The processors 105 (and/or memory controllers of the processors 105) can be communicatively coupled (e.g., directly connected) to their respective memories 107 via one or more memory channels and/or buses such as a Peripheral Component Interconnect (PCI) bus, an Industry Standard Architecture (ISA) bus, a PCI Express (PCIe) bus, and high performance links, such as the Intel® direct media interface (DMI) system, QuickPath Interconnects, Hyper-Transport, Double Data Rate (DDR), SATA, SCSI, or Fibre Channel Bus, and the like.

Each of the memories 107 can include or be made up of any number of memory devices, which can be or include volatile (e.g., Random Access Memory (RAM), Static RAM (RAM) (SRAM), Dynamic RAM (DRAM)) and/or non-volatile (e.g., Non-Volatile RAM (NVRAM), Double Data Rate 4 Synchronous Dynamic (RAM) DDR4 SDRAM) memory devices. Other types of memory devices that may be used include read-only memory (ROM) (e.g., mask ROM, programmable ROM (PROM), erasable programmable ROM (EPROM), and electrically erasable programmable ROM (EEPROM)), flash memory, memristor devices, and the like.

Moreover, each of the memories 107 can be used to store software such as operating systems (OSs), hypervisors and other applications. The software stored on the memories 107 is made up of processes and/or threads that can be executed concurrently and share resources such as memory (e.g., memories 107) and processors (e.g., processors 105). The processes and/or thread, when executed, can cause requests and responses to be transmitted among the processors 105 (and/or the node controllers 103-1 and 103-2). As described in further detail below, in some embodiments, the software stored in the memories 107 can be used to provide cache coherency (e.g., in software-managed cache coherency implementations).

As mentioned above, the memories 107 (or blocks or regions thereof) can form a shared system memory 107sm. Some or all of the processors 105 can access data stored in the system memory 107sm. For example, data stored in a portion of the memory 107-1 that is shared and thus a part of the system memory 107sm can be accessed by processors other than the local processor 105-1. It should be understood that permissions can be used to control access to all or portions of the system memory 107sm and/or by all or some of the processors 105. It should be understood that, for purposes of simplicity, unless indicated otherwise, reference herein to any or all of the memories 107 shall refer to the portions that are shared and that make up the system memory 107sm, although the memories 107 can, in some embodiments, include non-shared regions that are only accessible by their respective local processors.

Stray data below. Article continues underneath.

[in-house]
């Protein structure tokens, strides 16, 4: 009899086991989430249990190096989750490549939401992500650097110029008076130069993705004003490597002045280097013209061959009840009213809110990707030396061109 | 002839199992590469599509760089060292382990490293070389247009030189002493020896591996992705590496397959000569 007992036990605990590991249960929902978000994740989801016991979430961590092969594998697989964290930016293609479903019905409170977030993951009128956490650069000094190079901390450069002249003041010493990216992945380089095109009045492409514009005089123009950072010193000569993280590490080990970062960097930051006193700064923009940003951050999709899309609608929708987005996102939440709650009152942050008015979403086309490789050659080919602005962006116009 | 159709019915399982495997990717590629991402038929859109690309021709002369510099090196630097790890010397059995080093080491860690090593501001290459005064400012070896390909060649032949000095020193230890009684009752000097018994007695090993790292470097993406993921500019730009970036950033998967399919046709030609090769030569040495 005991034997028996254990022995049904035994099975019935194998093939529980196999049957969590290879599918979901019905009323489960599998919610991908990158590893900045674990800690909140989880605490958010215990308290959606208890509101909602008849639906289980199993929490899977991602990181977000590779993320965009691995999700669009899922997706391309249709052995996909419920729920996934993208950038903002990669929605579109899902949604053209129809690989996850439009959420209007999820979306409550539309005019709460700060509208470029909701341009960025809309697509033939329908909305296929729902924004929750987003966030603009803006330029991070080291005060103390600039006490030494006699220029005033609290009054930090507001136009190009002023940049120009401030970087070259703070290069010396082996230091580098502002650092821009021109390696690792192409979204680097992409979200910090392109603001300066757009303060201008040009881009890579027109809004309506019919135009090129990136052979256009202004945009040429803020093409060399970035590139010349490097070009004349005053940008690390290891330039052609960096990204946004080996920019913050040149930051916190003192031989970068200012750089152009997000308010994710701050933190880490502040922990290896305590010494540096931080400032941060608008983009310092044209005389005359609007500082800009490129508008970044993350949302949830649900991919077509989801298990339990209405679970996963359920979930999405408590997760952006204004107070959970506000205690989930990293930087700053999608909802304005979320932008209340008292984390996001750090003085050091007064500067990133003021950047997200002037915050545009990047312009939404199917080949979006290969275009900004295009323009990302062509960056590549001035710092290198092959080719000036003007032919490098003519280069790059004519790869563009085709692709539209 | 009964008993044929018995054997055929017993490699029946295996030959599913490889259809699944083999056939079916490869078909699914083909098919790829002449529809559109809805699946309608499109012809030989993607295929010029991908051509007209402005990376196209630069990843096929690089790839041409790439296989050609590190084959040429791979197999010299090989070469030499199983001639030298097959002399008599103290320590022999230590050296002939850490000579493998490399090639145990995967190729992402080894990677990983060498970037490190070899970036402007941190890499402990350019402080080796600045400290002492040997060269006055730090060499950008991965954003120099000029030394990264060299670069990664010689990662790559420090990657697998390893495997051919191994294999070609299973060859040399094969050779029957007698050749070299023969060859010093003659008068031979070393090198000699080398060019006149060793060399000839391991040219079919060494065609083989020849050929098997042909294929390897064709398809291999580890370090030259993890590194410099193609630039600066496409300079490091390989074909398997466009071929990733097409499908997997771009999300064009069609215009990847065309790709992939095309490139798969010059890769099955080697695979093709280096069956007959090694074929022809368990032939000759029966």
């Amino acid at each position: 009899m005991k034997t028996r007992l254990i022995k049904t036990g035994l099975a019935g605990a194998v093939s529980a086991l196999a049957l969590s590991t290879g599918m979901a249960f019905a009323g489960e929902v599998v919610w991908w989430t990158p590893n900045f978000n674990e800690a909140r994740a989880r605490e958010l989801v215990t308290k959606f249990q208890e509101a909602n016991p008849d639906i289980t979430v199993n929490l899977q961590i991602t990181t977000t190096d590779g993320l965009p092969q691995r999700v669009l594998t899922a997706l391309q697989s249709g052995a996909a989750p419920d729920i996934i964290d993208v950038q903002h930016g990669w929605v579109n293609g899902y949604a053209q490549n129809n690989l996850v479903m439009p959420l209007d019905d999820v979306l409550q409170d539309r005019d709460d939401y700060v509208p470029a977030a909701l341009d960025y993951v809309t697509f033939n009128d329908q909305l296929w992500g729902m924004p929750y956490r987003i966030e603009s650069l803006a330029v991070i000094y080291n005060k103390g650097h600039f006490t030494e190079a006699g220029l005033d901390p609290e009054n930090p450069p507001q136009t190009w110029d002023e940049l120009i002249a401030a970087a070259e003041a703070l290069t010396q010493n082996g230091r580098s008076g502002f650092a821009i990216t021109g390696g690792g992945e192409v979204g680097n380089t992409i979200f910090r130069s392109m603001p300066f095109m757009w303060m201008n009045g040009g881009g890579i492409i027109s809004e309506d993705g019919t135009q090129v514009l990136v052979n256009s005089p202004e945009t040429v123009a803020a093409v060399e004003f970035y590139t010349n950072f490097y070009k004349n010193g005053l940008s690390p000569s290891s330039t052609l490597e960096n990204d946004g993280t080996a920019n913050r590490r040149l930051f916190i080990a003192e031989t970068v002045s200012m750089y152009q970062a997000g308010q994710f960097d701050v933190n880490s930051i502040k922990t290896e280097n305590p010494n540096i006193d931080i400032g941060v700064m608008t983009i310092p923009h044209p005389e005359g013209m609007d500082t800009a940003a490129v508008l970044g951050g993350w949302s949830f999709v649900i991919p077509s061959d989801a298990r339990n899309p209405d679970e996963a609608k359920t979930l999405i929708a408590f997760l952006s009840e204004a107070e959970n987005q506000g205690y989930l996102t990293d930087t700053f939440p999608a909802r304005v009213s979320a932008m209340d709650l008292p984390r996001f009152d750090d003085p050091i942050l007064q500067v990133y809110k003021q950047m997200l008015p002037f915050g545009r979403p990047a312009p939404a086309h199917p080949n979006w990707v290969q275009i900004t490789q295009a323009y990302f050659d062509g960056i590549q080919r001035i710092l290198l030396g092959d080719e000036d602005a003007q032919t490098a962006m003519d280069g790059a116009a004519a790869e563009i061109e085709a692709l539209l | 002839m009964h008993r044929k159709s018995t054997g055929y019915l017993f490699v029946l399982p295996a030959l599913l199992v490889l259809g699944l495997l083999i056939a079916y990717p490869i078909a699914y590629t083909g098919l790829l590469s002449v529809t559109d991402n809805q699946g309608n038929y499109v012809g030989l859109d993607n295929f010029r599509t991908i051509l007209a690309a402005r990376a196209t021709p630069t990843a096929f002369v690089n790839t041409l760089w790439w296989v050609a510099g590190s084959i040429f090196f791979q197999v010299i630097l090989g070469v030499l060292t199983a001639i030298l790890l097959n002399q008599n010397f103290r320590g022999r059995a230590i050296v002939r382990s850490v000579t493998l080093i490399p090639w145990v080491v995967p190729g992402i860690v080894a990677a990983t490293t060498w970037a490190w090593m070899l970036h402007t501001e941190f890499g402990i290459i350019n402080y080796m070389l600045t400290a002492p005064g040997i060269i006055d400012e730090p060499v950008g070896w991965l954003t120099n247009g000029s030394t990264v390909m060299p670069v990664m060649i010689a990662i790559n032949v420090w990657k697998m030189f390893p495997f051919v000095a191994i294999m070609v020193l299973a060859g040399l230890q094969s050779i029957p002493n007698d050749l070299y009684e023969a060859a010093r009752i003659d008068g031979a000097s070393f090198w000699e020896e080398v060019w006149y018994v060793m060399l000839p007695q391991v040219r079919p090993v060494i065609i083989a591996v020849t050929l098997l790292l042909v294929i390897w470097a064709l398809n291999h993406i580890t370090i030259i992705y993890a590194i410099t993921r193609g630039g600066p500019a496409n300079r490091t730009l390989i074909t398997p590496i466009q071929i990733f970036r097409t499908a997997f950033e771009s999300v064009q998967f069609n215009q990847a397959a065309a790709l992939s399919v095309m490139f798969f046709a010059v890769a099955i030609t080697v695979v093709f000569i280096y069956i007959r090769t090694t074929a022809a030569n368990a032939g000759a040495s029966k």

In some embodiments, accesses to and/or management of (e.g., cache coherency) the memories 107 can be provided or handled by the corresponding node controllers 103. In this regard, it should be understood that the processors (e.g., processor 105-1 and 105-2) and their corresponding memories (e.g., memories 107-1 and 107-2) are deemed to be local to the node controller (e.g., node controller 103-1) with which they are associated (e.g., directly connected to, or most closely connected to). The node controllers 103 are therefore configured to provide and/or execute various functions on behalf of, for, or associated with their local or respective computing resources (e.g., memories, processors). Such functions can include or relate to cache coherency, routing, load balancing, fault resilience and the like. In some embodiments, some or all of the functionality of each of the node controllers 103 described herein can be implemented in a processor (e.g., one of the processors 105).

The node controllers 103 (also referred to as “hubs” or “interconnect agents”) are computing devices or components, which can be or include a general purpose processor (e.g., microprocessor, conventional processor, controller, microcontroller, state machine, sequencer), a Digital Signal Processor (DSP), an Application Specific Integrated Circuit (ASIC), a Field Programmable Gate Array (FPGA) or other programmable logic device, discrete gate or transistor logic, discrete hardware components, or any combination thereof designed to perform the functions described herein, among others. It should be understood that the computing system 100 can include any number of node controllers. As described in further detail below, the node controllers 103 can provide, participate in or otherwise facilitate cache coherency (e.g., enforce cache coherency protocols) using hardware- and software-based approaches.